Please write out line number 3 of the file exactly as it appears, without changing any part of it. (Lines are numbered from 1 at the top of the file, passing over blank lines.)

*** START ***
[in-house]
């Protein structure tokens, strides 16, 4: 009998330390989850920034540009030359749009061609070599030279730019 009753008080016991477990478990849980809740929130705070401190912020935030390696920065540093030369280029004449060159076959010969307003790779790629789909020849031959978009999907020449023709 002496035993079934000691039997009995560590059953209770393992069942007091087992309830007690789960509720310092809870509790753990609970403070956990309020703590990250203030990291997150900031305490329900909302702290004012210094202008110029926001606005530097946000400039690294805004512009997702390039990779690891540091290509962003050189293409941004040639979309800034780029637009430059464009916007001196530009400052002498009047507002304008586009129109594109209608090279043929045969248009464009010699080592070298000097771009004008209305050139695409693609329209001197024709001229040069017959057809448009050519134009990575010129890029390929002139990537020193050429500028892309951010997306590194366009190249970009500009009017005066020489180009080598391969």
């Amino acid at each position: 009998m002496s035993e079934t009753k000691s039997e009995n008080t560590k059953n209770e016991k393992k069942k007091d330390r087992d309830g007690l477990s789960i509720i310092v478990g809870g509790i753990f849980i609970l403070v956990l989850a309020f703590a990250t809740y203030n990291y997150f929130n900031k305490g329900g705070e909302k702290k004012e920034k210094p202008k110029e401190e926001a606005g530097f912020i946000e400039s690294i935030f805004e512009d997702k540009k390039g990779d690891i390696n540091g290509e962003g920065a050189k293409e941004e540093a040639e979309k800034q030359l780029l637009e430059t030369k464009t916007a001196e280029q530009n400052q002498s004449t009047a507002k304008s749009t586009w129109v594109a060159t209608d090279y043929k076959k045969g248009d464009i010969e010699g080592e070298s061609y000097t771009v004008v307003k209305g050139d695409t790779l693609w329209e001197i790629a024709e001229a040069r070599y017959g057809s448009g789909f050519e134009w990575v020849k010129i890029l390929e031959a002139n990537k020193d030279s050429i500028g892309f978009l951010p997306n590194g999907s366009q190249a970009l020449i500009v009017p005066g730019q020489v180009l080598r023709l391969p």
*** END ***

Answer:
């Amino acid at each position: 009998m002496s035993e079934t009753k000691s039997e009995n008080t560590k059953n209770e016991k393992k069942k007091d330390r087992d309830g007690l477990s789960i509720i310092v478990g809870g509790i753990f849980i609970l403070v956990l989850a309020f703590a990250t809740y203030n990291y997150f929130n900031k305490g329900g705070e909302k702290k004012e920034k210094p202008k110029e401190e926001a606005g530097f912020i946000e400039s690294i935030f805004e512009d997702k540009k390039g990779d690891i390696n540091g290509e962003g920065a050189k293409e941004e540093a040639e979309k800034q030359l780029l637009e430059t030369k464009t916007a001196e280029q530009n400052q002498s004449t009047a507002k304008s749009t586009w129109v594109a060159t209608d090279y043929k076959k045969g248009d464009i010969e010699g080592e070298s061609y000097t771009v004008v307003k209305g050139d695409t790779l693609w329209e001197i790629a024709e001229a040069r070599y017959g057809s448009g789909f050519e134009w990575v020849k010129i890029l390929e031959a002139n990537k020193d030279s050429i500028g892309f978009l951010p997306n590194g999907s366009q190249a970009l020449i500009v009017p005066g730019q020489v180009l080598r023709l391969p």